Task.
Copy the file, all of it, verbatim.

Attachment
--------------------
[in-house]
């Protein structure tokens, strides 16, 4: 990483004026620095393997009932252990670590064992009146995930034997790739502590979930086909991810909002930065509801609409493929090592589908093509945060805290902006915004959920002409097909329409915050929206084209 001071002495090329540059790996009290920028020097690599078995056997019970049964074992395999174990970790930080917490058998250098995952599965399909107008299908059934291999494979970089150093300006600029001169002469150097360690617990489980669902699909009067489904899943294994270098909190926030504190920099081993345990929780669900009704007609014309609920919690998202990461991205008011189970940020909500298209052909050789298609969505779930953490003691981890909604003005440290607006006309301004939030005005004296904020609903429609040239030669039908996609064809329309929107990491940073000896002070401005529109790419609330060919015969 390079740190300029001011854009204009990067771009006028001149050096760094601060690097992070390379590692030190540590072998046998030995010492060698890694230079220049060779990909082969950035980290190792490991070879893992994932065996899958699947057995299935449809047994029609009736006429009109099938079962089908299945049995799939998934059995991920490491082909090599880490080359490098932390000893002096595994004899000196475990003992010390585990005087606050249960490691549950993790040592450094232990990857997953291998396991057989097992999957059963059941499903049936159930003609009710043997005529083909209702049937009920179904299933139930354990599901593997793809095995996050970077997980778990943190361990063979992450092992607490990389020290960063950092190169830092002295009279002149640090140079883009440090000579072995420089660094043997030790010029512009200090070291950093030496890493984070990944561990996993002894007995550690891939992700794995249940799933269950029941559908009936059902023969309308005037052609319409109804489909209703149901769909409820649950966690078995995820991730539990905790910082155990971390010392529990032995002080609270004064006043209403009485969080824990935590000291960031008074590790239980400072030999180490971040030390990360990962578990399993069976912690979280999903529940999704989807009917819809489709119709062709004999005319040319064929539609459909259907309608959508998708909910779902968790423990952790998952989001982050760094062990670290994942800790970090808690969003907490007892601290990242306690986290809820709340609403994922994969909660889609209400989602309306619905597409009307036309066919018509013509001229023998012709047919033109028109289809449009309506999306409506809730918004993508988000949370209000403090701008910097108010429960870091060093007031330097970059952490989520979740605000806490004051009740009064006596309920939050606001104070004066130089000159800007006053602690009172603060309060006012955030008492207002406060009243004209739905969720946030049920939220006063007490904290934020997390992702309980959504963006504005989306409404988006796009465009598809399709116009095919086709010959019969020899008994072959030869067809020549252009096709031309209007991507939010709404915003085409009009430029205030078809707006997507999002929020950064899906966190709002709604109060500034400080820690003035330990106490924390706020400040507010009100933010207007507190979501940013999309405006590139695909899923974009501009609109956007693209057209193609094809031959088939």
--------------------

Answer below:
[in-house]
């Protein structure tokens, strides 16, 4: 990483004026620095393997009932252990670590064992009146995930034997790739502590979930086909991810909002930065509801609409493929090592589908093509945060805290902006915004959920002409097909329409915050929206084209 001071002495090329540059790996009290920028020097690599078995056997019970049964074992395999174990970790930080917490058998250098995952599965399909107008299908059934291999494979970089150093300006600029001169002469150097360690617990489980669902699909009067489904899943294994270098909190926030504190920099081993345990929780669900009704007609014309609920919690998202990461991205008011189970940020909500298209052909050789298609969505779930953490003691981890909604003005440290607006006309301004939030005005004296904020609903429609040239030669039908996609064809329309929107990491940073000896002070401005529109790419609330060919015969 390079740190300029001011854009204009990067771009006028001149050096760094601060690097992070390379590692030190540590072998046998030995010492060698890694230079220049060779990909082969950035980290190792490991070879893992994932065996899958699947057995299935449809047994029609009736006429009109099938079962089908299945049995799939998934059995991920490491082909090599880490080359490098932390000893002096595994004899000196475990003992010390585990005087606050249960490691549950993790040592450094232990990857997953291998396991057989097992999957059963059941499903049936159930003609009710043997005529083909209702049937009920179904299933139930354990599901593997793809095995996050970077997980778990943190361990063979992450092992607490990389020290960063950092190169830092002295009279002149640090140079883009440090000579072995420089660094043997030790010029512009200090070291950093030496890493984070990944561990996993002894007995550690891939992700794995249940799933269950029941559908009936059902023969309308005037052609319409109804489909209703149901769909409820649950966690078995995820991730539990905790910082155990971390010392529990032995002080609270004064006043209403009485969080824990935590000291960031008074590790239980400072030999180490971040030390990360990962578990399993069976912690979280999903529940999704989807009917819809489709119709062709004999005319040319064929539609459909259907309608959508998708909910779902968790423990952790998952989001982050760094062990670290994942800790970090808690969003907490007892601290990242306690986290809820709340609403994922994969909660889609209400989602309306619905597409009307036309066919018509013509001229023998012709047919033109028109289809449009309506999306409506809730918004993508988000949370209000403090701008910097108010429960870091060093007031330097970059952490989520979740605000806490004051009740009064006596309920939050606001104070004066130089000159800007006053602690009172603060309060006012955030008492207002406060009243004209739905969720946030049920939220006063007490904290934020997390992702309980959504963006504005989306409404988006796009465009598809399709116009095919086709010959019969020899008994072959030869067809020549252009096709031309209007991507939010709404915003085409009009430029205030078809707006997507999002929020950064899906966190709002709604109060500034400080820690003035330990106490924390706020400040507010009100933010207007507190979501940013999309405006590139695909899923974009501009609109956007693209057209193609094809031959088939």